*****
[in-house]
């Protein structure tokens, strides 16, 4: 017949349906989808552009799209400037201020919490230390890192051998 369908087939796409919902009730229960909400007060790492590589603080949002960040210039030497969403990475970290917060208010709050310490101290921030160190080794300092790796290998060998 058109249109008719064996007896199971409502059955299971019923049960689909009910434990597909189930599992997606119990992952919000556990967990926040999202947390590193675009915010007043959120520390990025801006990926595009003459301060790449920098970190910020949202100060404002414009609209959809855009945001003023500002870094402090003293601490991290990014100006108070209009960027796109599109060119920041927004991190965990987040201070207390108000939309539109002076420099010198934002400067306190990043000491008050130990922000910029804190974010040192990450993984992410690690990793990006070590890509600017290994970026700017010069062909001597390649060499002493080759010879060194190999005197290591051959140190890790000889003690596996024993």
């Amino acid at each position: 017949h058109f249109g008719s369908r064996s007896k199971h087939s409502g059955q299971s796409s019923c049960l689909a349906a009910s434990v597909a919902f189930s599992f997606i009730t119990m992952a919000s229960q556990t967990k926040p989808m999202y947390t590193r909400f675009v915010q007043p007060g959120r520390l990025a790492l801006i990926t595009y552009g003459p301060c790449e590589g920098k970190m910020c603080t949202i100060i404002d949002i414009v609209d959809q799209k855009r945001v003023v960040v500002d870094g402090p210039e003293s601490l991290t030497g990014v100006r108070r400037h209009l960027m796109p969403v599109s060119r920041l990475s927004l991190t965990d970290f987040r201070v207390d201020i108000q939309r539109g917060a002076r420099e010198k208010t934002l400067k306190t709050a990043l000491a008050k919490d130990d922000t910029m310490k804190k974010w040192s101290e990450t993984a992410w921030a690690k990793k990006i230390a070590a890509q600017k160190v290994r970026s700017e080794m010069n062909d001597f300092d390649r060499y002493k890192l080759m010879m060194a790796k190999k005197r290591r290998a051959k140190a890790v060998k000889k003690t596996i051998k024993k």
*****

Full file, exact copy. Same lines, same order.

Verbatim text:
[in-house]
């Protein structure tokens, strides 16, 4: 017949349906989808552009799209400037201020919490230390890192051998 369908087939796409919902009730229960909400007060790492590589603080949002960040210039030497969403990475970290917060208010709050310490101290921030160190080794300092790796290998060998 058109249109008719064996007896199971409502059955299971019923049960689909009910434990597909189930599992997606119990992952919000556990967990926040999202947390590193675009915010007043959120520390990025801006990926595009003459301060790449920098970190910020949202100060404002414009609209959809855009945001003023500002870094402090003293601490991290990014100006108070209009960027796109599109060119920041927004991190965990987040201070207390108000939309539109002076420099010198934002400067306190990043000491008050130990922000910029804190974010040192990450993984992410690690990793990006070590890509600017290994970026700017010069062909001597390649060499002493080759010879060194190999005197290591051959140190890790000889003690596996024993």
């Amino acid at each position: 017949h058109f249109g008719s369908r064996s007896k199971h087939s409502g059955q299971s796409s019923c049960l689909a349906a009910s434990v597909a919902f189930s599992f997606i009730t119990m992952a919000s229960q556990t967990k926040p989808m999202y947390t590193r909400f675009v915010q007043p007060g959120r520390l990025a790492l801006i990926t595009y552009g003459p301060c790449e590589g920098k970190m910020c603080t949202i100060i404002d949002i414009v609209d959809q799209k855009r945001v003023v960040v500002d870094g402090p210039e003293s601490l991290t030497g990014v100006r108070r400037h209009l960027m796109p969403v599109s060119r920041l990475s927004l991190t965990d970290f987040r201070v207390d201020i108000q939309r539109g917060a002076r420099e010198k208010t934002l400067k306190t709050a990043l000491a008050k919490d130990d922000t910029m310490k804190k974010w040192s101290e990450t993984a992410w921030a690690k990793k990006i230390a070590a890509q600017k160190v290994r970026s700017e080794m010069n062909d001597f300092d390649r060499y002493k890192l080759m010879m060194a790796k190999k005197r290591r290998a051959k140190a890790v060998k000889k003690t596996i051998k024993k």